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The “doom loop” has impacted tech companies, restaurants, and more. While the $20 minimum wage aims to help low-income Californians, its ripple effects have created economic uncertainty.

The Wage Law Is Transformational but Flawed

Supporters call the minimum wage law “transformational” for helping over 500,000 fast-food workers achieve a living wage.

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However, critics argue that policymakers failed to consider the impacts on business and employment fully. Although well-intentioned, the law highlights the complex trade-offs involved in efforts to address economic inequality.

Fast Food Prices Surge to Cover Higher Labor Costs

Fast food chains in California have had no choice but to substantially increase their menu prices to account for the higher costs of labor.

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With the minimum wage jumping to $20 an hour, restaurants are now paying 25% more in wages, an expense that is proving difficult for many to absorb.

Business Owners Criticize Governor Newsom

Fast food franchise owners, in particular, argued that raising wages so dramatically would force them to hike menu prices and cut jobs to remain profitable.

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Some warned they may have to close locations if costs became unsustainable. Pizza Hut announced plans to lay off over 1,000 employees in response to the new law.

Consumers Criticize Governor Newsom

Many Californians worried the wage increase would lead companies to raise prices on goods and services to account for higher labor costs.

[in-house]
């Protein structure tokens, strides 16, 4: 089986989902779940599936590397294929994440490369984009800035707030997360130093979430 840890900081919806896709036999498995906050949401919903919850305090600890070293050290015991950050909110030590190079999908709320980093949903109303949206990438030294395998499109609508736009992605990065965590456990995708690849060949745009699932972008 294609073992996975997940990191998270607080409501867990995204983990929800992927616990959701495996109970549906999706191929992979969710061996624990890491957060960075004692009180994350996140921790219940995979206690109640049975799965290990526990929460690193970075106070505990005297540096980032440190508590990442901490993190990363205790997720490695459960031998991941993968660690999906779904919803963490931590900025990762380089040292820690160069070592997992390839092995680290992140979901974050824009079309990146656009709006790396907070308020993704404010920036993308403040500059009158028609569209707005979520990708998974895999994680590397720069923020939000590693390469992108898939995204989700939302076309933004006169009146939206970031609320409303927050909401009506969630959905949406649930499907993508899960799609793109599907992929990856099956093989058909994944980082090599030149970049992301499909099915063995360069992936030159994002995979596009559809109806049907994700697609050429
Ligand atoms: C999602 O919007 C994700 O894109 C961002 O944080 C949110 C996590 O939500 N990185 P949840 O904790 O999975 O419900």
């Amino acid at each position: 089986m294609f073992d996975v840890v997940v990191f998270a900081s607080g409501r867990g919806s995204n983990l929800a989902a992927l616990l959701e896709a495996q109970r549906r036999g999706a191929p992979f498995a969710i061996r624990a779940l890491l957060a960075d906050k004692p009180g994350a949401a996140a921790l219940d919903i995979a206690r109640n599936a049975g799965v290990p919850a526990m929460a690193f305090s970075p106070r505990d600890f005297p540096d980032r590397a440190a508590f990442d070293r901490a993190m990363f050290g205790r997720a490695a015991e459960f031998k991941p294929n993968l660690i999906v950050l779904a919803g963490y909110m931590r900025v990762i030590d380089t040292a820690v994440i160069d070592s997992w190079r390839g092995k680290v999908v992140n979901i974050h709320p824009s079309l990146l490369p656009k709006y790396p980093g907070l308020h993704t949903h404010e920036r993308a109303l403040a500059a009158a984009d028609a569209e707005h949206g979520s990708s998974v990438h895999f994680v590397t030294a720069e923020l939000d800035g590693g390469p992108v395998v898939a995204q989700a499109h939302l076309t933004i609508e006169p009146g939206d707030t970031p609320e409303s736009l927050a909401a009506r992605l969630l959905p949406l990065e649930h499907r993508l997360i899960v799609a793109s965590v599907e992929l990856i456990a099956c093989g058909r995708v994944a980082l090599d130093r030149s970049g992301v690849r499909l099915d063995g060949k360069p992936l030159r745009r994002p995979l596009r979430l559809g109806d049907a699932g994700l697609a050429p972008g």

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A Big Mac meal at McDonald’s now costs $18, pricing out many low-income customers. While the goal of raising the minimum wage was to help the working poor, some argued it may end up hurting them the most through higher costs of living.

Republicans Argue The Wage Law is Too Drastic

Republican lawmakers and right-wing critics argued the 25% increase in the minimum wage was too drastic and would damage California’s economy.

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They claimed it would lead to higher unemployment as businesses cut jobs and hours to control costs. Some even threatened lawsuits to try and block the bill, calling it government overreach that interfered with the free market.

Wage Law Supporters Defend the Increase

Supporters of the wage hike argued it would lift hundreds of thousands of working Californians out of poverty and reduce income inequality in the state.

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Tia Orr of the Service Employees International Union said it was “a transformational step toward an economy that works for all, not just billionaires.” While some job loss was inevitable, she argued, the benefits to workers outweighed the costs.

Higher Pay Helps Fast Food Workers Despite Layoffs

Many major fast food chains in California have already announced impending layoffs to account for the pay increase.

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As the $20 minimum wage goes into full effect this spring, analysts will be watching closely to see if restaurants continue cutting jobs or if the pay increase stimulates the economy enough to offset the impacts.

The Future of California’s Fast Food

As the $20 minimum wage goes into effect, all eyes are on California’s fast food industry. With unemployment on the rise and the economy slowing down, more layoffs and price hikes seem likely.

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While the law aimed to help low-income workers, its unintended consequences may hurt many of the same people it tried to protect. The debate around minimum wage and its impact will continue as companies struggle to adapt to the new rules.